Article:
LAST year talented filmmaker Nuhash Humayun made history when his award-winning short film Moshari became the first from Bangladesh to officially qualify for the Oscars.
He has followed up the critically acclaimed horror drama with his feature debut Pett Kata Shaw, which has its UK premiere at the Raindance Film Festival this week. He has delivered another dynamic film filled with frights, which is nothing like anything that has been produced in Bangladesh before and revolves around mysterious happenings rooted in the local culture.
Eastern Eye caught up with the writer/director you will be hearing about more to discuss his Moshari success, Pett Kata Shaw, and love for scary movies.
How much did the positive response to Moshari mean to you?
Moshari won numerous awards and became the first Oscar-qualifying film in Bangladesh’s history – all things we never expected from a south Asian horror film. However, the most incredible aspect of Moshari’s success was the community I found. The short film was embraced by horror fans and the larger south Asian diaspora. It created conversations and helped me build a network. That has been invaluable.
What inspired your new film Pett Kata Shaw?
Pett Kata Shaw is inspired by south Asian folklore and superstition – the unwritten stories that are passed on from generation to generation. Stories our grandmothers tell us on a cold winter night as we huddle under a blanket.
There is power in those stories. And there’s a reason why they are passed on – for who knows how long.
Tell us about your new film?
Pett Kata Shaw is an anthology of stories based on Bengali superstitions. Stories about vengeful jinns, sirens of the sea called nishi and some creatures that are very particular to South Asia – the petnee or fish-hag, that has a deadly hunger for fish.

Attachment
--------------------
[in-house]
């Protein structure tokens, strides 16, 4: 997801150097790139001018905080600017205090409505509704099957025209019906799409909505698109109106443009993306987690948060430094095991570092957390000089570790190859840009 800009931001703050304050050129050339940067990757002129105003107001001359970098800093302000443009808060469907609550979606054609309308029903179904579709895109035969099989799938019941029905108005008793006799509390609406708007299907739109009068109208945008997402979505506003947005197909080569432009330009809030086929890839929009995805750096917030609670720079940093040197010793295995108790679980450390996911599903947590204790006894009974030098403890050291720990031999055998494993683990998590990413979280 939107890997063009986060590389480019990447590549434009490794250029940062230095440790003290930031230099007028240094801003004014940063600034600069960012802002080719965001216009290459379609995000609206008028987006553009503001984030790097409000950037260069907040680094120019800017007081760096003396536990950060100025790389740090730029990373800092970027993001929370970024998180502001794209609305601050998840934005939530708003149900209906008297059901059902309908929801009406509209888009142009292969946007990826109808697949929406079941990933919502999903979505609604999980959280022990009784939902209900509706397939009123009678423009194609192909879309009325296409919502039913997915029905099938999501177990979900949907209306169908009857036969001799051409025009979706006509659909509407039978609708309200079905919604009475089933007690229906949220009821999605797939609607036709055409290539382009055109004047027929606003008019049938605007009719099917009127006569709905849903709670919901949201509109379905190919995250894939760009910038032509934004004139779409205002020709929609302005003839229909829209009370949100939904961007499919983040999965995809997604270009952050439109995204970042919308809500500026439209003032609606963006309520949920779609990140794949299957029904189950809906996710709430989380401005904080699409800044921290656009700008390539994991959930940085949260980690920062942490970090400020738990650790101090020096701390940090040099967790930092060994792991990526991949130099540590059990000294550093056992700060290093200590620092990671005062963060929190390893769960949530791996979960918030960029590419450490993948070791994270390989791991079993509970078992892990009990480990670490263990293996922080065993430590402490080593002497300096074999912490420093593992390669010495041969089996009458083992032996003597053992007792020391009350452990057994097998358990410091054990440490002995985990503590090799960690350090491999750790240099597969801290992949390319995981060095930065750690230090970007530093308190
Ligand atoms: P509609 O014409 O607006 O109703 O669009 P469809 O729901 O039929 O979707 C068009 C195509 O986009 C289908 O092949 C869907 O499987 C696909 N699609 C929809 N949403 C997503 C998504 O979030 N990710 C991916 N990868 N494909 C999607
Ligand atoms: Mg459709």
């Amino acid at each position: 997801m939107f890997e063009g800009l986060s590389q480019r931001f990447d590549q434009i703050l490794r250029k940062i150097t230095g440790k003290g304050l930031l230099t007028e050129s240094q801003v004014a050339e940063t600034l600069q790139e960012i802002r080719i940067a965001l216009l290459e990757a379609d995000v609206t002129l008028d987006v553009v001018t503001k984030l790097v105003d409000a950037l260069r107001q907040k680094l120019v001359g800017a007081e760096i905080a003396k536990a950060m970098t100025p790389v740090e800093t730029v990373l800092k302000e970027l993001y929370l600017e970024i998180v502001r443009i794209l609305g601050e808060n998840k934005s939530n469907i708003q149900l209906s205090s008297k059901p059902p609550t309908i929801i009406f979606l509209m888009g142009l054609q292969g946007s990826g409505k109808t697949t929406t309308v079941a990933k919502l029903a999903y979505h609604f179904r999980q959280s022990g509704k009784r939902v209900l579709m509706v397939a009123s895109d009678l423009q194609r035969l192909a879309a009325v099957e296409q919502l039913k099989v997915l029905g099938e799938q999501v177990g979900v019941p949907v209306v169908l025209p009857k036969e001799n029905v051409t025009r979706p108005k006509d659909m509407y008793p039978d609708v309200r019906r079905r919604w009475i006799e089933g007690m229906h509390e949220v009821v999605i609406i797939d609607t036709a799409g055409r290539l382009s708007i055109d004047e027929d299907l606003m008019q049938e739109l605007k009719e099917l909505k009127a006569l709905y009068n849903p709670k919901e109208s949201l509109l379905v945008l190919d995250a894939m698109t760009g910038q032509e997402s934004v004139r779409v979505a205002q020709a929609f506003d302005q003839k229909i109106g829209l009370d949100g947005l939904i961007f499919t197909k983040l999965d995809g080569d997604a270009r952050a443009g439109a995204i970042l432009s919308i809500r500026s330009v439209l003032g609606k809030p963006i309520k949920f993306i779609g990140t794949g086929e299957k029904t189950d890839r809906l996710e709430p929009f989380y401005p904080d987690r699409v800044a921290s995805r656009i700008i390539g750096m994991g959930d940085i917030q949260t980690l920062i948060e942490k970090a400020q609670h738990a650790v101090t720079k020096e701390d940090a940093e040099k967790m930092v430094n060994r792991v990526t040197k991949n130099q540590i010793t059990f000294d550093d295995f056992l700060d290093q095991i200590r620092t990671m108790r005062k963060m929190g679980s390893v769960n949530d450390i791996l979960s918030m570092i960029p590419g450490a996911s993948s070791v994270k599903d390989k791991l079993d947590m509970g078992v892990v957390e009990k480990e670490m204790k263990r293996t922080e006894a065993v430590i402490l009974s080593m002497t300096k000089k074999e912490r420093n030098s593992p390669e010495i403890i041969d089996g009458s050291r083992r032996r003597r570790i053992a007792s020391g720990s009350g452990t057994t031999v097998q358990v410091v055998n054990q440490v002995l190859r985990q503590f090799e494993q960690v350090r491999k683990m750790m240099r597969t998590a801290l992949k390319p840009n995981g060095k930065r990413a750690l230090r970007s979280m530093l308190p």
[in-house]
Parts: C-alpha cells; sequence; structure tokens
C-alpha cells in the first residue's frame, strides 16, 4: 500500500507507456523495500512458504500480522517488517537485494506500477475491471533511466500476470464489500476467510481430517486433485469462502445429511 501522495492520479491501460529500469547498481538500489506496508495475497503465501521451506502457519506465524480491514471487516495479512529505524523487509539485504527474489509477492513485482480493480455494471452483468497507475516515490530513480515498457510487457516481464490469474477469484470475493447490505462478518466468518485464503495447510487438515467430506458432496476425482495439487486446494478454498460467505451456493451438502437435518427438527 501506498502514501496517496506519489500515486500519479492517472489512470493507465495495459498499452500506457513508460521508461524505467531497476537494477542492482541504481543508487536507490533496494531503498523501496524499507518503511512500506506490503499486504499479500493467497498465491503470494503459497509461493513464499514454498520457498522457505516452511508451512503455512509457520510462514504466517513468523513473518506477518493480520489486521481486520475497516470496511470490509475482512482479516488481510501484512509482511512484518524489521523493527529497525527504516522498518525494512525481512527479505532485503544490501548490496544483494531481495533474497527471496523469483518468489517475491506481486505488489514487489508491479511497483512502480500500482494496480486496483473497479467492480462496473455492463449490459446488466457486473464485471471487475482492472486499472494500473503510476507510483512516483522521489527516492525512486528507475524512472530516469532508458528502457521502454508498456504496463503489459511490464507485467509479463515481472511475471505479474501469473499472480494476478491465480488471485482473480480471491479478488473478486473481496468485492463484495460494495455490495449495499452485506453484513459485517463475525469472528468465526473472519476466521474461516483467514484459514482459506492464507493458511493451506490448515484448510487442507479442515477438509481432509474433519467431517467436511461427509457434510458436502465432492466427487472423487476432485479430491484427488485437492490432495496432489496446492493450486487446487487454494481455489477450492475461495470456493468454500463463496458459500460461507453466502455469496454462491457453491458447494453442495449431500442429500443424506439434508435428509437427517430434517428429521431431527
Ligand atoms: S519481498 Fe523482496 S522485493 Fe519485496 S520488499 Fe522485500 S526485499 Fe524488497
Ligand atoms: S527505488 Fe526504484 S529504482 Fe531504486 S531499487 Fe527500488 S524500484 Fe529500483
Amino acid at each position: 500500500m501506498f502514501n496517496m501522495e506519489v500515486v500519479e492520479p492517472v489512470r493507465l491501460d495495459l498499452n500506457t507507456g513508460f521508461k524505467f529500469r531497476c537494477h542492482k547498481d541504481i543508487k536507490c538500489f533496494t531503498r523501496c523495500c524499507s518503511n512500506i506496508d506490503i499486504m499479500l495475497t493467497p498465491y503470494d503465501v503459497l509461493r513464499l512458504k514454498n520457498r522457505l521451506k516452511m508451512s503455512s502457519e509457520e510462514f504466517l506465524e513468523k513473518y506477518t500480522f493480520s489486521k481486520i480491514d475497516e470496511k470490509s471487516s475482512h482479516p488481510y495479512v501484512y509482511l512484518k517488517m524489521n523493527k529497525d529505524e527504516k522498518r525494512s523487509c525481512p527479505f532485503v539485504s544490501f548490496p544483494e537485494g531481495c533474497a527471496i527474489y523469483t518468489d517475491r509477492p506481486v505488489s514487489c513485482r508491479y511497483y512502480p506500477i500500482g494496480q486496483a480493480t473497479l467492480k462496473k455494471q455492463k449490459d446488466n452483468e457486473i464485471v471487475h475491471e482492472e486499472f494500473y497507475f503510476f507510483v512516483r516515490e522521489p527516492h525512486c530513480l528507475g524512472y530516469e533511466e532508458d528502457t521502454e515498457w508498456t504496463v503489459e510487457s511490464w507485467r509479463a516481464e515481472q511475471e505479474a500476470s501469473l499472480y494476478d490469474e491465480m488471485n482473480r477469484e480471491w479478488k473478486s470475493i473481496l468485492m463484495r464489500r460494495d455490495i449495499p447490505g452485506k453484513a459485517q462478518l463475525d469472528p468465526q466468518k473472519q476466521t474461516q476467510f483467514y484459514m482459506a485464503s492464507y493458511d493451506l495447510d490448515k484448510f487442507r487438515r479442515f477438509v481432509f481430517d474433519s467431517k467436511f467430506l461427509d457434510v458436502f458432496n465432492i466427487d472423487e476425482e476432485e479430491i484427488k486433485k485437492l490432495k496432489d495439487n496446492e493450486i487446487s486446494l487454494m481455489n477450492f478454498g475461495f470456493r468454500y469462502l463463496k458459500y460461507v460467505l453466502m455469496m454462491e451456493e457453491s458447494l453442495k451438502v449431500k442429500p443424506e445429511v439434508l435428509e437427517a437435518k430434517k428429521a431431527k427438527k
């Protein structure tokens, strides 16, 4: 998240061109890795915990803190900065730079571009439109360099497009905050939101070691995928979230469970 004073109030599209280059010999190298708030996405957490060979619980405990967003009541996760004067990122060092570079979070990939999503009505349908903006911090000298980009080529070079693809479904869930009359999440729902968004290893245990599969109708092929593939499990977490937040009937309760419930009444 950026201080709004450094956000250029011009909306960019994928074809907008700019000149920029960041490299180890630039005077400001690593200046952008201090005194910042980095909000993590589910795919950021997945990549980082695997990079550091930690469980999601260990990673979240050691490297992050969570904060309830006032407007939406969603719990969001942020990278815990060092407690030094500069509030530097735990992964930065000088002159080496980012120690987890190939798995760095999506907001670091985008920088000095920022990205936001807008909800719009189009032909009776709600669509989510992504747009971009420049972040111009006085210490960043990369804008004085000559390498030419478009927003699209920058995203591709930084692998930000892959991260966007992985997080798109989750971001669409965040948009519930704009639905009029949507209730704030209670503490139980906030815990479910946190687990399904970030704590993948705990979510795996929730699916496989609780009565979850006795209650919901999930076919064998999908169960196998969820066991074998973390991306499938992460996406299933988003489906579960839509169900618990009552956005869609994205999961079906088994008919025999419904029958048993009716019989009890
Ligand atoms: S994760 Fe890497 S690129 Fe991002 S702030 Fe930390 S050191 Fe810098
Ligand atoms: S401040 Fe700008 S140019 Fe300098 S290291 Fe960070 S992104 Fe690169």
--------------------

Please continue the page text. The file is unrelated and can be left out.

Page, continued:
What draws you towards scary movies?
Truth be told I can’t stomach a horror film unless I’m watching it with others – or it’s daytime. I have an overactive imagination and get scared very easily. Perhaps that’s why I’m drawn to creating horror films. I create what scares me the most.
Who are you hoping connects with this film?
There’s a nostalgic quality to folk stories, even if they’re not particularly from our culture. In that sense, I feel Pett Kata Shaw is universal.
What is your own favourite moment in the movie?
In the third segment, Hearsay, we use clay puppets to tell a story. There is something creepy about puppets.
How does it feel being part of the Raindance Film Festival?
It feels incredible. We never imagined our film would come this far. To be nominated for best international feature and best cinematography is so humbling.
What according to you makes for good cinema?
Stories that stay with you.
Ones that you think about long after finishing the film. Movies that you can revisit.
Who is your own filmmaking hero?
There are so many. Satyajit Ray and Steven Speilberg to name a few.
What can we expect next?
I am working on a sequel series to Pett Kata Shaw.
Why should we all watch your new film?
It’s fun and scary – not in a jump scare way – hopefully in a more psychological sense.
Pett Kata Shaw will have its UK premiere at the Genesis Cinema in London, at the Raindance Film Festival on October 31. www.raindance.org